Let’s get started. Here are the questions:
Are you a Christian?
Do you attend church?
How often do you pray?
What are some things you pray about?
Do your pray through-out the day/night?
Do you ever bow down onto your knees and pray?
If yes, where and when do you do this?
Do you find that when you pray, your mind drifts?
How does this make you feel?
What are some things you could do to keep this from happening?
Do you pray while at church? If so, how often?
Has God spoken to you through prayer?
How often do you pray for people other than your family?
Do you have a daily prayer routine?
What do you believe you can do to improve your prayer life?
If there were a proven technique that would improve your prayer life, would you want to know about it?
Share an instance when you know without a doubt God answered a prayer that you prayed.
List what you consider to be your good prayer habits and your bad.
Add any other information regarding prayer that you want to share.
We were out today on our motorcycle taking pictures of old barns for a photo contest. The barns posted here are a few of the photos that I will not be submitting to the contest. Riding on those country roads and seeing all the barns, I couldn’t help but recall my childhood days playing in barns much like the ones we saw.
My sister, cousin and I played in the barn behind our house. On hot days the cool dirt under the shelter drew us in. I learned to shave my legs in that barn. No one really ever showed us how or talked to us about shaving our legs, we just knew that it would be something we’d do when we grew older. We sat, scooped the dirt in our cupped hands and let it fall slowly over our legs, reveling in the coolness. The dirt served as our shaving cream. Then, using a stick, we slowly shaved the dirt off.
Once we completed shaving our legs, we mixed and baked mud pies. If you’ve never made mud pies, then you certainly have missed out on some fun times. To make the grimy mess, we first had to locate an old bucket, pan or can to fill half full of dirt. Next, another container was located to fill with pond water. The water was poured slowly over the dirt and mixed with a stick. Once just enough water had been added, we rolled and patted the mixture into small dirt patties and placed them on a baking sheet. Our baking sheet was a piece of tin, a wood plank or anything flat that we could find. Now, don’t worry, we didn’t eat the mud pies, but we did pretend to have dinner parties and other get-togethers. We enjoyed our make believe social hour.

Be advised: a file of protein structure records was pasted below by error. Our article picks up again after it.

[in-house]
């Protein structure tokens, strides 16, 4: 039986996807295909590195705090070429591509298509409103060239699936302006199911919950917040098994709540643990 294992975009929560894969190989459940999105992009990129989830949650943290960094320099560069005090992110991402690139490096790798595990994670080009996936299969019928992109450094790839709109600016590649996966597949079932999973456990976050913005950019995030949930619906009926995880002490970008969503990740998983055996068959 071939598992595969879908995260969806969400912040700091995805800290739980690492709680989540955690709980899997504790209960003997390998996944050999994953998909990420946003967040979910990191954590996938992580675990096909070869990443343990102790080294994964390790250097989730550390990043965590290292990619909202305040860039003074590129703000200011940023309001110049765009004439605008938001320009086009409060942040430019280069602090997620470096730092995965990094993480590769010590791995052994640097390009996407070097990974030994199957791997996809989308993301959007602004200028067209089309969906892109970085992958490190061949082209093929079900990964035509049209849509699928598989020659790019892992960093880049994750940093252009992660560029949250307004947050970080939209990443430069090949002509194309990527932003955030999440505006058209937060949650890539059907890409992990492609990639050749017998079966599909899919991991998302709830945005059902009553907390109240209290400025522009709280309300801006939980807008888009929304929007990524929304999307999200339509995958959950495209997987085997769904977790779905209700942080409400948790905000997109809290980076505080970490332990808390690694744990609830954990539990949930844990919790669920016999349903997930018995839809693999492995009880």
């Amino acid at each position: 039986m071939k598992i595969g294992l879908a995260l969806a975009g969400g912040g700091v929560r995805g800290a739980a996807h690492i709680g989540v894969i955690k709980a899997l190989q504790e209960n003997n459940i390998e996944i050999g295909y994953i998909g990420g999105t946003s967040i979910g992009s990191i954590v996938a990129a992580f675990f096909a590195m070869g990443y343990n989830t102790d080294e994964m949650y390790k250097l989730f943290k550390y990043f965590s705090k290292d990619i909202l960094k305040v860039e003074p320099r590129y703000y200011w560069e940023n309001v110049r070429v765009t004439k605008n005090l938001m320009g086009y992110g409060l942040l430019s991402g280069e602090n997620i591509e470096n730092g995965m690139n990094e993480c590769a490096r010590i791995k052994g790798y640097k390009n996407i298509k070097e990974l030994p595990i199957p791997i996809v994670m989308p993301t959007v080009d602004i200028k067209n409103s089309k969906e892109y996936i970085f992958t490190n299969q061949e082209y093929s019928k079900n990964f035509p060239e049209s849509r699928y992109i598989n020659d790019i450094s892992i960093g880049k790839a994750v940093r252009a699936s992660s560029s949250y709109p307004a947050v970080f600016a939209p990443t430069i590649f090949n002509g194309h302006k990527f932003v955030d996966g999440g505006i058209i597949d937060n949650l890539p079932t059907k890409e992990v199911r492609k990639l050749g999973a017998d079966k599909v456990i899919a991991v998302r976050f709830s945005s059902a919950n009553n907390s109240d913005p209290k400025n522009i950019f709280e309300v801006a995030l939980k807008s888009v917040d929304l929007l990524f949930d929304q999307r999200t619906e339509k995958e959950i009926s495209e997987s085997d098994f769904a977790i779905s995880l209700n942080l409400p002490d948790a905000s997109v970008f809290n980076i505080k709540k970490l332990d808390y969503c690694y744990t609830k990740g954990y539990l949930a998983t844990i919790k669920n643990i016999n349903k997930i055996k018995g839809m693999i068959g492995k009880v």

We escaped to the barn when unexpected rain showers came down. Standing just inside the doors, we caught the raindrops in our hands. Our dirty feet and legs mixed with the splashes of rain water didn’t bother us one bit.
One time when my brother (Danny), my sister (Polly-that’s what we called her) and me were playing outside the old barn, Danny said or did something that I can’t even recall, but it was enough to upset Polly. She picked up a brick and through it at Danny and hit him in the head. Luckily, it was just a glancing blow! Danny screamed and cried, ran to the house to tell mom. Polly and I both were scared to death, and of course, she got into some big trouble because of it.
Inevitably, when company came over we’d end up playing in the barnyard and eventually in the barn. We loved climbing on the rails, sitting and letting our legs dangle. The boys would always climb higher than us girls, but they didn’t like being around us much, they were always too tough to play with girls. When they did play with us, they usually were mean.
Once, when a friend and her three sons came to our house, all of us kids played outside. We made our way towards the barn and to the corn crib. The crib was overfilled with corn still on the cob. Dad used the corn to feed hogs, cattle and our pony. One of the boys, opened the door and looked in. He dared me to climb on top of the stacked corn and retrieve one particular odd shaped cob. My brother persuaded and encouraged me to climb in. Of course, I had to do it – it was a dare and I needed to prove to the guys that I was tough too.